Calendar Date: April 27, 2017
F. Clennan, Ronkonkoma, for appellant.
William O'Brien, State Insurance Fund, Melville (Janis M.
Riekstins of counsel), for Precision Carpentry of
Westchester, Inc. and another, respondents.
Before: Peters, P.J., Garry, Devine, Mulvey and Aarons, JJ.
MEMORANDUM AND ORDER
from a decision of the Workers' Compensation Board, filed
December 4, 2015, which ruled, among other things, that
claimant did not give timely notice of injury and denied his
claim for workers' compensation benefits.
a carpenter, reportedly sustained injuries when a steal cable
fell on him at a construction site on July 8, 2014. Claimant
did not report the incident to his supervisor or complete an
accident report, and continued to work. Claimant was fired
three days later for an unrelated reason, and he did not seek
medical care until October 31, 2014. Claimant filed for
workers' compensation benefits by submitting a C-3 form
dated November 3, 2014, and the employer and its workers'
compensation carrier thereafter raised the issue of
claimant's failure to timely report the accident.
Following a hearing, the Workers' Compensation Board
disallowed the claim finding that it was not timely filed.
affirm. Workers' Compensation Law § 18 requires that
a claimant seeking workers' compensation benefits must
provide written notice of an injury "within  days
after the accident causing such injury" (see Matter
of McNichols v New York City Dept. of Corr., 140 A.D.3d
1557, 1557 ). The failure to give timely written notice
generally precludes a claim unless the Board excuses the
failure on the ground that "notice could not be given,
the employer or its agent had knowledge of the accident or
the employer did not suffer any prejudice" (Matter
of Johnson v T.L. Cannon Mgt., 145 A.D.3d 1202, 1203
; see Workers' Compensation Law § 18;
Matter of Lopadchak v R.W. Express LLC, 133 A.D.3d
1077, 1077 ).
the supervisor testified that claimant never reported the
alleged accident or filed the required accident report, and
claimant conceded that he had not done so and was not aware
of any witnesses. Thus, claimant failed to establish that the
employer had actual knowledge of the alleged incident. While
claimant testified that he did not report the alleged
accident because he feared losing his job and thought that
the injury "would go away by itself, " the Board
rationally concluded that this was not a situation in which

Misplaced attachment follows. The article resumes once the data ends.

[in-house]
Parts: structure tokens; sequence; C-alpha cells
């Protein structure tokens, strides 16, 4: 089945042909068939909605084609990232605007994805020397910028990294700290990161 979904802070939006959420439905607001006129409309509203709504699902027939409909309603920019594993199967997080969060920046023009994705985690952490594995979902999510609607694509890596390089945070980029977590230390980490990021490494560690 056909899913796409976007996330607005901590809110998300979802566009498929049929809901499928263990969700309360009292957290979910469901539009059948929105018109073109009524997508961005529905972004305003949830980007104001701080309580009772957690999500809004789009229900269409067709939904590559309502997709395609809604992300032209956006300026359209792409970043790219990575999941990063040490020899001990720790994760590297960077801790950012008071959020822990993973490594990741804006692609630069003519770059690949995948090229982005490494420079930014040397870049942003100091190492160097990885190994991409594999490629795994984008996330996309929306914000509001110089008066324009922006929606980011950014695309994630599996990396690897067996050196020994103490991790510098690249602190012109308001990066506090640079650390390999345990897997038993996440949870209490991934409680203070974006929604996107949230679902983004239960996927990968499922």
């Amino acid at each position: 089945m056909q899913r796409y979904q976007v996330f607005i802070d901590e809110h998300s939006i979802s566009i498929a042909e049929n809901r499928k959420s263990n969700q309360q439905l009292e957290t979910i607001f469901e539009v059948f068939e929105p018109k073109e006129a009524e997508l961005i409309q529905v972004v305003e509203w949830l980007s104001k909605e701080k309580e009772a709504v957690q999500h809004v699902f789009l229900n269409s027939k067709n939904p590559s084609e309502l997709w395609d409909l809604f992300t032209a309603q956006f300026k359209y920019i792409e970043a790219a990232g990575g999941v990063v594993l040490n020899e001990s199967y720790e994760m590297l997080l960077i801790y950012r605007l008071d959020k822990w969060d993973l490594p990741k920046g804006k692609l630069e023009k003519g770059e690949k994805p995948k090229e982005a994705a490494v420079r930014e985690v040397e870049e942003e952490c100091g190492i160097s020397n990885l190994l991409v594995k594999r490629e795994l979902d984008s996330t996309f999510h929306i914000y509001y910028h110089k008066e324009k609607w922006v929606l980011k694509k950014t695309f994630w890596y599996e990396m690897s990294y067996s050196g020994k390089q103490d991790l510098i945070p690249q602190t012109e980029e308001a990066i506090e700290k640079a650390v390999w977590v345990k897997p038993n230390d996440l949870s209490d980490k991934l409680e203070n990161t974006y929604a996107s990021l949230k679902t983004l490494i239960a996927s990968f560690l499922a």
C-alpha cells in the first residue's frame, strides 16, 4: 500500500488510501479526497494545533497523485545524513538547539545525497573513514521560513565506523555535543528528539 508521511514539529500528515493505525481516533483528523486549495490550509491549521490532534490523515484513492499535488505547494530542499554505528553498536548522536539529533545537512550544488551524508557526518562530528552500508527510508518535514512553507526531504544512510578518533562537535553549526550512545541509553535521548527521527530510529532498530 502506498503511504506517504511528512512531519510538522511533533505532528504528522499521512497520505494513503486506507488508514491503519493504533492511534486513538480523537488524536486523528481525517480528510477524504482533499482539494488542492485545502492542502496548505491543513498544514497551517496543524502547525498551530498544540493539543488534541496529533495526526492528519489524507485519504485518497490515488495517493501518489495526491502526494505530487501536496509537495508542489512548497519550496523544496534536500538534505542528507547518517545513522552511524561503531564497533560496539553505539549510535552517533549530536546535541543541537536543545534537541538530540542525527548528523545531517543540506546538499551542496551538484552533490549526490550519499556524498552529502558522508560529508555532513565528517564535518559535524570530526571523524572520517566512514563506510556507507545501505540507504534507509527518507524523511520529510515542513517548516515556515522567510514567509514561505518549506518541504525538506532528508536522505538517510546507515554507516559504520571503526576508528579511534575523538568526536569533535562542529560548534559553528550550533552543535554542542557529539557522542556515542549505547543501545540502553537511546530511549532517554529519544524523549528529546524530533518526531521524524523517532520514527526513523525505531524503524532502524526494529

notice could not be given. To that end, claimant offered no
plausible explanation for why he did not report the alleged
accident even after he was fired days later or despite the
fact that he "continually had pain."
record also supports the Board's discretionary
determination that claimant failed to demonstrate that the
employer was not prejudiced as a result of the lack of timely
notice (see Matter of Johnson v T.L. Cannon Mgt.,
145 A.D.3d at 1203; cf. Matter of McNichols v New York
City Dept. of Corr., 140 A.D.3d at 1157-1158; Matter
of Lopadchak v R.W. Express LLC, 133 A.D.3d at 1077).
"No prejudice will be found to exist where the employer
had actual independent knowledge of the event or where the
delay neither aggravated the injury nor prevented the
employer from properly investigating the claim"
(Matter of McNichols v New York City Dept. of Corr.,
140 A.D.3d at 1157 [internal quotation marks and citation
omitted]). The record supports the Board's finding that
the delay aggravated claimant's injury, as the medical
records from when claimant first obtained medical treatment
four months after the alleged accident reflect that "his
symptoms have been getting progressively worse."
Further, the Board reasonably concluded that belated notice
"frustrated the employer's efforts to interview the
individuals who allegedly dropped the steel cable which
injured claimant." Given the foregoing, we discern no
basis upon which to disturb the Board's determination
(see Matter of Johnson v T.L. Cannon Mgt., 145
A.D.3d at 1203).
we reject claimant's contentions that the employer failed
to timely controvert the claim. The Board's decision
makes clear that the case was never indexed by the Board.
Accordingly, the provisions of Workers' Compensation Law
§ 25 (2) (b) are inapplicable to the extent that they
require that an employer who wishes to controvert the claim
must file a notice of controversy within 25 days of the
mailing of notice that the case has been indexed or face
preclusion of certain claims and evidence (see Matter of
Enriquez v Home Lawn Care & Landscaping, Inc., 77
A.D.3d 1149, 1150 ; compare Matter of Cappellino v
Baumann & Sons Bus Co., 18 N.Y.3d 890, 891-892
; Matter of Stevenson v Yellow Roadway Corp.,
114 A.D.3d 1057, 1059 ).
Peters, P.J., Garry, Devine and ...